Fe­male power gets Re­venge

The Georgia Straight - - Movies - > BY ADRIAN MACK

Open­ing Fri­day (May 11), Re­venge is as lean as they come, pit­ting a sin­gle wo­man against the three men who left her for dead, im­paled on a tree at the bot­tom of a desert canyon. It’s also an ex­er­cise in high style, shot in hot ochre and cool blue, with its pro­tag­o­nist stalk­ing her prey like an aveng­ing im­mor­tal in bikini un­der­wear, strip­ping the power from these men bit by gory bit. (And allegedly send­ing one pa­tron into a faint when the film went megabuzz at TIFF’S Mid­night Mad­ness screen­ing last year.)

Talk­ing to the Straight from Los An­ge­les, French film­maker Co­ralie Fargeat name-checks Kill Bill, Mad Max, and Duel as movies that worked the ar­che­typal turf she was aim­ing for. “I thought that the desert would be a per­fect metaphor and mir­ror for what’s go­ing on in the minds of the char­ac­ters,” she says. “They’re be­com­ing more and more wild, they are more and more alone, far from civ­i­liza­tion, far from hu­man­ity, and con­nect­ing with a more vis­ceral part of them­selves. So the land­scape could re­ally re­flect the soul of the movie.”

The setup here is that Jen (Matilda Lutz) has been shipped to a re­mote com­pound as the mis­tress of ul­tra­wealthy lib­er­tine Richard (Kevin Janssens). When his two hunt­ing bud­dies show up for their an­nual desert killfest, it’s as­sumed she’s there for the tak­ing, and things get nasty. It gives noth­ing away to men­tion that one of these men is, rather po­tently, com­pletely nude and leak­ing gal­lons of blood by the time he finds him­self in Jen’s crosshairs. Be­sides this “tra­di­tional re­verse of al­ways show­ing the girl naked and not the guy”, it be­comes im­pos­si­ble to ig­nore the loom­ing pres­ence of rap­ere­venge flicks like 1978’s I Spit on Your Grave, which Re­venge trounces in terms of the graphic vi­o­lence in­flicted on its char­ac­ters. You won’t see a blood­ier film this year. But the direc­tor is quick to make a dis­tinc­tion.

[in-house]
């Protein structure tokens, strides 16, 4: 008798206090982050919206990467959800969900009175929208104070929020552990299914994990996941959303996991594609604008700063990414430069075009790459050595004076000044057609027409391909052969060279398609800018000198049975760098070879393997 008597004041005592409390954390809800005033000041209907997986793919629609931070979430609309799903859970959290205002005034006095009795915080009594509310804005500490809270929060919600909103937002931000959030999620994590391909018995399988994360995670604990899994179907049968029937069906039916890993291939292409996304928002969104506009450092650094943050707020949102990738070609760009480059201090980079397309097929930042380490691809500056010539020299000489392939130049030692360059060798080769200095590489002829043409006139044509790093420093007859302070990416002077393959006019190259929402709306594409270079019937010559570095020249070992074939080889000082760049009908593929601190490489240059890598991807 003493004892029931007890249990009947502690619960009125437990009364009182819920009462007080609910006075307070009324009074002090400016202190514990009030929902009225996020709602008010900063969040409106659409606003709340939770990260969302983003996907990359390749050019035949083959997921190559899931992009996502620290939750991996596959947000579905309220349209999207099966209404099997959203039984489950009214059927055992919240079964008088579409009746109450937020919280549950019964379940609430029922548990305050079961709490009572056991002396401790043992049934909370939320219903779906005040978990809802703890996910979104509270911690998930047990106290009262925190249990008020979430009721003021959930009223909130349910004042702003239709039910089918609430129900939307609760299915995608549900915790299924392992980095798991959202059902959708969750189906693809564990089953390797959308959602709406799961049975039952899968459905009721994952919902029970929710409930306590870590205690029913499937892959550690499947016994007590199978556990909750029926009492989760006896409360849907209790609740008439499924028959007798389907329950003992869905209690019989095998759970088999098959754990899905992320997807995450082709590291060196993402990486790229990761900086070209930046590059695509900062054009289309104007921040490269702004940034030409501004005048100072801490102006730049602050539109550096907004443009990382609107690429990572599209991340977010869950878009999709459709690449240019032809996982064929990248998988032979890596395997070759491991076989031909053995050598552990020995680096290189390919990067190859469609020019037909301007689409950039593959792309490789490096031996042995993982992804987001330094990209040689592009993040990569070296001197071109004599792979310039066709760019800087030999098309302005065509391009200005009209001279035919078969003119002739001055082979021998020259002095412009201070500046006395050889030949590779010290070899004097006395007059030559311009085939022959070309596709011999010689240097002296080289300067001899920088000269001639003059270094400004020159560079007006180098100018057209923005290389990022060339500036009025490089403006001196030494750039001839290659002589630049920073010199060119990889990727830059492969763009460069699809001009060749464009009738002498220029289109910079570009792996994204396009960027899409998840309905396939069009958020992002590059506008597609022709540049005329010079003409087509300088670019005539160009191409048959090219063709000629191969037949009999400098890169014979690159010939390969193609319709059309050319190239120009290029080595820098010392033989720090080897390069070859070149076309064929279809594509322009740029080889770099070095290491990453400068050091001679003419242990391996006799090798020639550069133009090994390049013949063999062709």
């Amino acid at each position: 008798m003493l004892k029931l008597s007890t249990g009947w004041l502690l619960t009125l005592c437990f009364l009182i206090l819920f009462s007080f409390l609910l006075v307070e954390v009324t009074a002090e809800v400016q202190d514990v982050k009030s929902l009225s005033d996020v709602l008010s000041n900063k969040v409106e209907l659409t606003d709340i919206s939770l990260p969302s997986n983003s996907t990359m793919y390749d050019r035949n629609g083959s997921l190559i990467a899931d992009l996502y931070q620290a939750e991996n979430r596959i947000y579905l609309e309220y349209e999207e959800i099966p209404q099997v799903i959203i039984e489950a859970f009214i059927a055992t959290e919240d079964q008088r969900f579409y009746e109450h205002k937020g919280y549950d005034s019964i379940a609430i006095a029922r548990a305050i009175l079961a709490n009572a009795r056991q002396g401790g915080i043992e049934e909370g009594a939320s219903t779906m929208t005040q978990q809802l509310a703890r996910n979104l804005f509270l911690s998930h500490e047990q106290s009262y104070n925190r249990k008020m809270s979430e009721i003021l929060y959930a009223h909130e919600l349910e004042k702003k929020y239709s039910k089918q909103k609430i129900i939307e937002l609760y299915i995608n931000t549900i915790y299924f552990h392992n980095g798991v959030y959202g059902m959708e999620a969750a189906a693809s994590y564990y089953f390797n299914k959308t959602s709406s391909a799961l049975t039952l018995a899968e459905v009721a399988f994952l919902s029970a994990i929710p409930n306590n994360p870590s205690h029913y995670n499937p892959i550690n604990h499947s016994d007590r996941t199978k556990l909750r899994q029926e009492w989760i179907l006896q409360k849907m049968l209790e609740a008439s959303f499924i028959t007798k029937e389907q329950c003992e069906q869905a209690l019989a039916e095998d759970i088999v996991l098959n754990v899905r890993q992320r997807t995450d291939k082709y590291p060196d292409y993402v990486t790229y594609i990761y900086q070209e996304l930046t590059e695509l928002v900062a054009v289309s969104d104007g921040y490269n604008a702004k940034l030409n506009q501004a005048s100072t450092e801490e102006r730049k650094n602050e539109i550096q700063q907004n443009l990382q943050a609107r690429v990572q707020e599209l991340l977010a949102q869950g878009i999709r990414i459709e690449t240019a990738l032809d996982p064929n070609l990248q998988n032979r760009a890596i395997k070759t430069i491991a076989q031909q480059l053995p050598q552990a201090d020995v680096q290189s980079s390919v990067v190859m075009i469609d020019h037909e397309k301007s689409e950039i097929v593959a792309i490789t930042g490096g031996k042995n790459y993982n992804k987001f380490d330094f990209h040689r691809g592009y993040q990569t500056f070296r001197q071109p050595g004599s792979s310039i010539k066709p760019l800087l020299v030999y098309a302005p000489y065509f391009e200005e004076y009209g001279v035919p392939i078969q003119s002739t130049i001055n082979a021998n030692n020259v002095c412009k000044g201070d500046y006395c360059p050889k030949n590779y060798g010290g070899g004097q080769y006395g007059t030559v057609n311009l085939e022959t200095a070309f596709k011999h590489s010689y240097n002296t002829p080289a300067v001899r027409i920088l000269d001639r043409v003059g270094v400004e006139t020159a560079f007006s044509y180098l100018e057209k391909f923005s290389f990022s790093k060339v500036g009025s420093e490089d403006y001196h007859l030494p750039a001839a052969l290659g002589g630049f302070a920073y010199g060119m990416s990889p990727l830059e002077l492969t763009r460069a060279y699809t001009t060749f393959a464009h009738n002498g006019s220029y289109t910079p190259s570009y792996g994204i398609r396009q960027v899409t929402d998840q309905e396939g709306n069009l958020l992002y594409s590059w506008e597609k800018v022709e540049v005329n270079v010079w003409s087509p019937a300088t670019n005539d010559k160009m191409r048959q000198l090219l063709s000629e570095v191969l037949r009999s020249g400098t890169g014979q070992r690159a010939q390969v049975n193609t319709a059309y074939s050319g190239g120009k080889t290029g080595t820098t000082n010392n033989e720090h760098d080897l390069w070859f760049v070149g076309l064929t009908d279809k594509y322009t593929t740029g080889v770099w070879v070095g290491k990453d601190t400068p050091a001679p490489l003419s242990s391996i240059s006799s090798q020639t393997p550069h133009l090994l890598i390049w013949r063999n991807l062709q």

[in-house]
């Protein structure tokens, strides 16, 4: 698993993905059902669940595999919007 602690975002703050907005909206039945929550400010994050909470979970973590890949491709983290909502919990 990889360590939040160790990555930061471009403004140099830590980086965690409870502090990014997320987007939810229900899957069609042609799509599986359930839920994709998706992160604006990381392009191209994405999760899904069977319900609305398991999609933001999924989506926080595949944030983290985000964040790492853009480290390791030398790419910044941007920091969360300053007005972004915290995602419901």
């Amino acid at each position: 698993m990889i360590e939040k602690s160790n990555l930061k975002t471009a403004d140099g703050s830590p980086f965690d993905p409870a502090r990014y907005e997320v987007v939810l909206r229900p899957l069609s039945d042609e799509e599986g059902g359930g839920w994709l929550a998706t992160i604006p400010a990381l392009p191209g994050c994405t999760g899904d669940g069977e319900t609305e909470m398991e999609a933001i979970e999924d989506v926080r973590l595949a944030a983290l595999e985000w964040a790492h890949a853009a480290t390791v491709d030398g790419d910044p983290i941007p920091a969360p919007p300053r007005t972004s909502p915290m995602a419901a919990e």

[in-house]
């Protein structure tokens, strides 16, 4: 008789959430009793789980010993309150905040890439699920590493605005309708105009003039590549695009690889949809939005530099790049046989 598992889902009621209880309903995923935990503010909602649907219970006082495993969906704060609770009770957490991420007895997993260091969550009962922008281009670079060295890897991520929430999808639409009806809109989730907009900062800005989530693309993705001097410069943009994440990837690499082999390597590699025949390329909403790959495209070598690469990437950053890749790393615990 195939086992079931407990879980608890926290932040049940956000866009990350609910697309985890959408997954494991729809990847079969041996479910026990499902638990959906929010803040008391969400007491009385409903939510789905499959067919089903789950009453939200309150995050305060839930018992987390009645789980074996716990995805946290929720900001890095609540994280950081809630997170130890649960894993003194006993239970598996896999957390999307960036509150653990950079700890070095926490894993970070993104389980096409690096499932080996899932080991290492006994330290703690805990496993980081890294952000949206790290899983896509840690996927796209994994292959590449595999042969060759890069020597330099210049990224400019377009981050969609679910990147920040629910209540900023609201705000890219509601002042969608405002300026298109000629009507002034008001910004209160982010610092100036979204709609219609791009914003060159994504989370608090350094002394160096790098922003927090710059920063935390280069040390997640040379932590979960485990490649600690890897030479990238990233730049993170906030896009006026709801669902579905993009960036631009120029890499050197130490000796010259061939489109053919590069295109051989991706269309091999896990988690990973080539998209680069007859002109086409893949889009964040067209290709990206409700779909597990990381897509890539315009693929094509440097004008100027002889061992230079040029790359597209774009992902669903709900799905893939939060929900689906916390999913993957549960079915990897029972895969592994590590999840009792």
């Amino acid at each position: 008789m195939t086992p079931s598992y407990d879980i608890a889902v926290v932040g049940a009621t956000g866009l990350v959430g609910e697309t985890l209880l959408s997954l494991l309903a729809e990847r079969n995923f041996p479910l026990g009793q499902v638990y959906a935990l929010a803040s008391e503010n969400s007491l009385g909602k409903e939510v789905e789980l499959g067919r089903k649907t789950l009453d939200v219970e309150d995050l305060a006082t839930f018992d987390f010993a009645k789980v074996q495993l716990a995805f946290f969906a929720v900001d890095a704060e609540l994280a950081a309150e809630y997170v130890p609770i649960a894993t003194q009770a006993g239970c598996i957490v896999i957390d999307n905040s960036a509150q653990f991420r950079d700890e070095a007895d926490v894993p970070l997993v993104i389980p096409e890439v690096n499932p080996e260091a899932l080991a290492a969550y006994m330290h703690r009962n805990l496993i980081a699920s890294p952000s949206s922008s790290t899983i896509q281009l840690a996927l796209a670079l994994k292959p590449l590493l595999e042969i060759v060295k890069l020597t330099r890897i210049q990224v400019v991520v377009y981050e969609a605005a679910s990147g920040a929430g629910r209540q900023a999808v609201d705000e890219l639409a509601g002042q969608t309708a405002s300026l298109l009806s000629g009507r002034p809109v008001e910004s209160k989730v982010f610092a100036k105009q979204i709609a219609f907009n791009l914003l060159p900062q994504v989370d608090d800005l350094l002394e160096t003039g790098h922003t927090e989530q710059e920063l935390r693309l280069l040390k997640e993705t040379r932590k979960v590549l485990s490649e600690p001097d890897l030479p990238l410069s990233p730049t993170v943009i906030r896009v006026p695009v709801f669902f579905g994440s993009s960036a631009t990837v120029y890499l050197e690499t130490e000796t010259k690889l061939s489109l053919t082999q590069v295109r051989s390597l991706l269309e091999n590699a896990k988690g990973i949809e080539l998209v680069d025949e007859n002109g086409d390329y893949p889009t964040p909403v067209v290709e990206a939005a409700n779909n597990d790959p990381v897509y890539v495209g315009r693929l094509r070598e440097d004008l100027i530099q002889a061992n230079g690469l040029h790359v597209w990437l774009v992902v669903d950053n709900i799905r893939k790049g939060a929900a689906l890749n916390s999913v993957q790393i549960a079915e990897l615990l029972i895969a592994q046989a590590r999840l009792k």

“It’s re­ally just a re­venge movie,” she says, point­ing out that the sex­ual abuse, when it comes, is barely de­picted at all. The se­quence de­rives its power from the un­bear­able ten­sion that pre­cedes it and the ap­palling in­dif­fer­ence to Jen’s suf­fer­ing that fol­lows.

“So for me, the rape scene isn’t the core of the movie,” Fargeat says. “I think the psy­cho­log­i­cal vi­o­lence and the moral vi­o­lence is even stronger, with the char­ac­ter who does noth­ing and is gonna put the TV on, and the guy who is gonna tell the girl that it’s her fault.”

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